Chapter 40 - CR97-03

Chapter 40 - CR97-03 - Chapter 40 Basic Principles of...

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Chapter 40 Chapter 40 Basic Principles of Animal Form and Function 1 of 18 of 18
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40.1: Physical laws and the environment 40.1: Physical laws and the environment constrain animal size and shape constrain animal size and shape Physical laws and the need to exchange materials with the environment place certain limits on the range of animal forms All animals face a similar set of problems, including how to nourish themselves The ability to perform certain actions depends on an animal’s shape and size Natural selection can fit structure, anatomy , to function, physiology by selecting over many generations 2 of 18 of 18
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Evolutionary convergence reflects different species’ independent adaptation to a similar environmental challenge Exchange with the Environment An animal’s size and shape have a direct effect on how the animal exchanges energy and materials with its surroundings A high Surface Area : Volume ratio is needed at exchange surfaces for diffusion and transport to be efficient Enough exchange surfaces must exist to maintain the animal Bigger animals need more exchange surfaces (a) Tuna (b) Shark (c) Penguin (d) Dolphin (e) Seal Figure 40.2a–e 3 of 18 of 18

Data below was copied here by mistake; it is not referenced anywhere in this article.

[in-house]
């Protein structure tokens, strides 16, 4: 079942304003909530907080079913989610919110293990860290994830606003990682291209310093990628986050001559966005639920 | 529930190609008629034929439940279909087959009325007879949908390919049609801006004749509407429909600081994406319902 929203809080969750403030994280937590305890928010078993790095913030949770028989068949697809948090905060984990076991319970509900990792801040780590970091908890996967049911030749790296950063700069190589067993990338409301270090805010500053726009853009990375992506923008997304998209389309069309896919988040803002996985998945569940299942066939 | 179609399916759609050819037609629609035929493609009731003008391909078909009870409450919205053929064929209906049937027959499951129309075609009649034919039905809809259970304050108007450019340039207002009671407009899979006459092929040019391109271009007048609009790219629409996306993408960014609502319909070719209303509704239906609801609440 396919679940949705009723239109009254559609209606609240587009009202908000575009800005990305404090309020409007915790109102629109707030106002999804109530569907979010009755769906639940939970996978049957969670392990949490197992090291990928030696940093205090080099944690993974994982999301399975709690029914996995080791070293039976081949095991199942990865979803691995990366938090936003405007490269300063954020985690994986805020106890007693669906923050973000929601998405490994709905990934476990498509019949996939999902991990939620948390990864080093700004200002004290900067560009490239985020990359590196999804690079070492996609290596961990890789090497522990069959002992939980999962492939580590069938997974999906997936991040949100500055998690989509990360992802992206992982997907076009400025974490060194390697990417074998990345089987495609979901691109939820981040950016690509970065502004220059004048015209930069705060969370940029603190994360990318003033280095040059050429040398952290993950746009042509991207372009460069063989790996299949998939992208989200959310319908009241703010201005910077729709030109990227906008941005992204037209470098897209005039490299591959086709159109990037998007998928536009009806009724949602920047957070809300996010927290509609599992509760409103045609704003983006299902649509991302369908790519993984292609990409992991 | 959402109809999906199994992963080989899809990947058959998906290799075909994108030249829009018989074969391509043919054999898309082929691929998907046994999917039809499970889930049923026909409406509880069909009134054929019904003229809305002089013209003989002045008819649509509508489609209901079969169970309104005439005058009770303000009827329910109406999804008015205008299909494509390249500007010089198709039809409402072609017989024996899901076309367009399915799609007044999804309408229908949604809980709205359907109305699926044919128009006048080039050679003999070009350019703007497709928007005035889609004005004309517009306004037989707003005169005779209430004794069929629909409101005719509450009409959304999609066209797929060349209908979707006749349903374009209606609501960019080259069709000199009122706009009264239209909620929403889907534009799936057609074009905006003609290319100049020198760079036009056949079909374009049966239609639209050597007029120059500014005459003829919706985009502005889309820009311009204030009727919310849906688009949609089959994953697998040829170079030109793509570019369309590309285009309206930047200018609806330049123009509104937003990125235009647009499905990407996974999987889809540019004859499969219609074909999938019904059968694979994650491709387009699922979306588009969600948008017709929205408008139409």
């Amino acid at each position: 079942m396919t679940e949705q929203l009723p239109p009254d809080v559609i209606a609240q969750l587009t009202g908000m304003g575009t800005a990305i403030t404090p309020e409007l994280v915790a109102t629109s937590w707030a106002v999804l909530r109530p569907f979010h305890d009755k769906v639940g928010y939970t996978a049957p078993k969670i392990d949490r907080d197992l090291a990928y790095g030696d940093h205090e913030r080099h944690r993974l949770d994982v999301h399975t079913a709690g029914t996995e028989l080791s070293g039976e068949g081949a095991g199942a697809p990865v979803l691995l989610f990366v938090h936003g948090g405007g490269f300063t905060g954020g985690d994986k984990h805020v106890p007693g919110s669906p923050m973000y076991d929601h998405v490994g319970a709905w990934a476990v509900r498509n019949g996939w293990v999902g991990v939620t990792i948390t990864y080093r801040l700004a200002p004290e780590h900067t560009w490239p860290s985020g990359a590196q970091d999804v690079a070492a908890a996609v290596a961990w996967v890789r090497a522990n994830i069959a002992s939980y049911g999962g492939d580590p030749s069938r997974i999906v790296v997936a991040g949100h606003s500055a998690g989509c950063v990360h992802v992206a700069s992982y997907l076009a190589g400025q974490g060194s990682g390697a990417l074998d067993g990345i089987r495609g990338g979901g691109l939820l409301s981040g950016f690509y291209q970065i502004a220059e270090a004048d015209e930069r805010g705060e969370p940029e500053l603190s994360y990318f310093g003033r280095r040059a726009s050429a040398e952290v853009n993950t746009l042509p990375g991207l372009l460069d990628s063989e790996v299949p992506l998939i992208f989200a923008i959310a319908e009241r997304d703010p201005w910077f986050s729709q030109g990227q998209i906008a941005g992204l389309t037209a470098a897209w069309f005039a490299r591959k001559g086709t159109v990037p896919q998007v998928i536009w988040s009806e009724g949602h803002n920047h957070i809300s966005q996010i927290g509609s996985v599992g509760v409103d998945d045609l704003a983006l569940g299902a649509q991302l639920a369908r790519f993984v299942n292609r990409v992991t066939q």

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A single-celled protist living in water has a sufficient surface area of plasma membrane to service its entire volume of cytoplasm Multicellular organisms with a sac body plan h ave body walls that are only two cells thick , facilitating diffusion of materials Organisms with more complex body plans h ave highly folded internal surfaces specialized for exchanging materials Figure 40.3a Diffusion (a) Single cell Mouth Gastrovascular cavity Diffusion Diffusion (b) Two cell layers Figure 40.3b Respiratory system Circulatory system Excretory system Digestive system Figure 40.4 4 of 18 of 18
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40.2: Animal form and function are 40.2: Animal form and function are correlated at all levels of organization correlated at all levels of organization Animals are composed of cells Groups of cells with a common structure and function make up tissues Different tissues make up organs , which together make up organ systems In all but the simplest animals, different tissues are organized into organs Organ systems carry out higher functions Different types of tissues have different structures that are suited to their functions Tissues are classified into four main categories Epithelial , connective , muscle , and nervous 5 of 18 of 18
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Epithelial tissue Covers the outside of the body and lines organs and cavities within the body Contains cells that are closely joined Connective tissue
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Chapter 40 - CR97-03 - Chapter 40 Basic Principles of...

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